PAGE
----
Gottlieb, a Hall-of-Famer who later worked in the League offices, enforced the NBA’s unwritten quota system. During the game we watched together, Attles cleared the air early in the second quarter.

“My first year we had four black players on the Warriors, and my second year we only had three. Some teams only had two. I don’t know the reasons why, but I do know there were players out there who could have played.

“Years later Eddie Gottlieb apologized to me. He said that if he had known that people would pay to see players who weren’t Caucasian, he would have done it (integrated the roster).”

Attles arrived in a San Francisco Bay Area that was a melting pot unlike any other in America. He settled in a working-class neighborhood called Haight-Ashbury, which would soon become the capital of the hippies.

“We lived right on Haight Street,” he said. “One summer we went back to New Jersey, and that following fall, it had changed completely. We lived at the top of a hill, and we had a hard time getting home. They had hippies and the whole City of Love and all of that, and we had to go through some road blocks and things like that to get up to our house.

“A few years later, it ended almost as suddenly. I guess they all moved to the suburbs.”

Attles got the Destroyer moniker as a rookie, after he and Hall-of-Fame big man Dolph Schayes went for a loose ball. Attles wound up with the ball, and Schayes wound up with a broken jaw. Attles, however, doesn’t like to play up his “Destroyer” past.

“It wasn’t anything … I didn’t punch him … his teammate started all that business about, ‘he’s a destroyer.’”

Already having broached one sensitive topic, it didn’t seem worth mentioning other incidents, such as the time he picked up and body-slammed future Bullets GM Bob Ferry WWF style.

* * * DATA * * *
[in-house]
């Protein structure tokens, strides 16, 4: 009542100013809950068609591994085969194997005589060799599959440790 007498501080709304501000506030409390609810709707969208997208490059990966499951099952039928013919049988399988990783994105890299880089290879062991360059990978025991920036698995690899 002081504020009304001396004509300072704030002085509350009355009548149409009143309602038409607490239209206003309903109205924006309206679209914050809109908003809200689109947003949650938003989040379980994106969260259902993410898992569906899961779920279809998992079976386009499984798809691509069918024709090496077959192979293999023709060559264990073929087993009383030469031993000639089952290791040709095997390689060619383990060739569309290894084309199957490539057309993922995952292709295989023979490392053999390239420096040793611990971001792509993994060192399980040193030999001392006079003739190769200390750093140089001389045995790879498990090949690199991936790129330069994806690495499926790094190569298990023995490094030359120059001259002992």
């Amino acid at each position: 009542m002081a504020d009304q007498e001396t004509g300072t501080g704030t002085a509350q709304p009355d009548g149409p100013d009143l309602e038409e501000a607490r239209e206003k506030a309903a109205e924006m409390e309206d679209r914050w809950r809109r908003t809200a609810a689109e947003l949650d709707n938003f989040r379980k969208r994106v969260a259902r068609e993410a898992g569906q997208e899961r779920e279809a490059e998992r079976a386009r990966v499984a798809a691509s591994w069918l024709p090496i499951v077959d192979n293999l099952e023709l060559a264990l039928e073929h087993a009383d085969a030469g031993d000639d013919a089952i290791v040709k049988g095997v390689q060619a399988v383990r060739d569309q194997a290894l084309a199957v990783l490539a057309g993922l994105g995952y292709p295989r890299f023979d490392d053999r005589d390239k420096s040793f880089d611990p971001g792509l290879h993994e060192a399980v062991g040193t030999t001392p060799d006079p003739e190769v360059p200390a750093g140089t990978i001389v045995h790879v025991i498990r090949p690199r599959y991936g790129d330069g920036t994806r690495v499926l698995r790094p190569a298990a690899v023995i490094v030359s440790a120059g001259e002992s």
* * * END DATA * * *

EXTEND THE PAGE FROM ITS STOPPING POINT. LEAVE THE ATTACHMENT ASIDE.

At halftime Attles invited me to follow him as he went to meet a group of fans in a luxury suite. They were business partners of the man who rented the suite. As a goodwill ambassador for the team, Attles makes appearances like this on a regular basis.

When we walked in a man approached and said his daughter was inside. She was a pretty good grade-school player and loved the game. Could Attles give her some encouragement?

The group inside surrounded him in a semi-cricle. The girl, tall for her age, stood in the front with her arms folded.

The businessman introduced him: “Ladies and gentlemen, this is Alvin Attles, Hall of Famer and former coach of the Golden State Warriors…”

“I think you have the wrong guy,” Attles said, embarrassed. The group laughed, and most probably still thought he was in the Hall of Fame. Attles didn’t bother trying to dissuade them further, and launched into his talk.

“OK, raise your hand if you’re a Warriors fan.”

A thin majority of hands went up. Then Attles asked everyone in the room to close their eyes, and told them again to raise their hands if they were Warriors fans. More hands went up than before.

He talked sincerely about wearing the team colors proudly, and paged back through his career. The night Wilt scored 100 points. Two trips to the Finals as a player – one as point guard to Wilt, and another on a Rick Barry-led team that lost to Wilt’s 76ers.

The subject of Chamberlain is unavoidable wherever Attles goes, and his story is the same whether he’s in private or polite company. Wilt was a gamer and focused during the season. The most carousing they did together was the occasional midnight movie. Wilt was also generous with his friends – when he got traded to the Sixers, he offered to let Attles drive his custom Rolls for the rest of the season.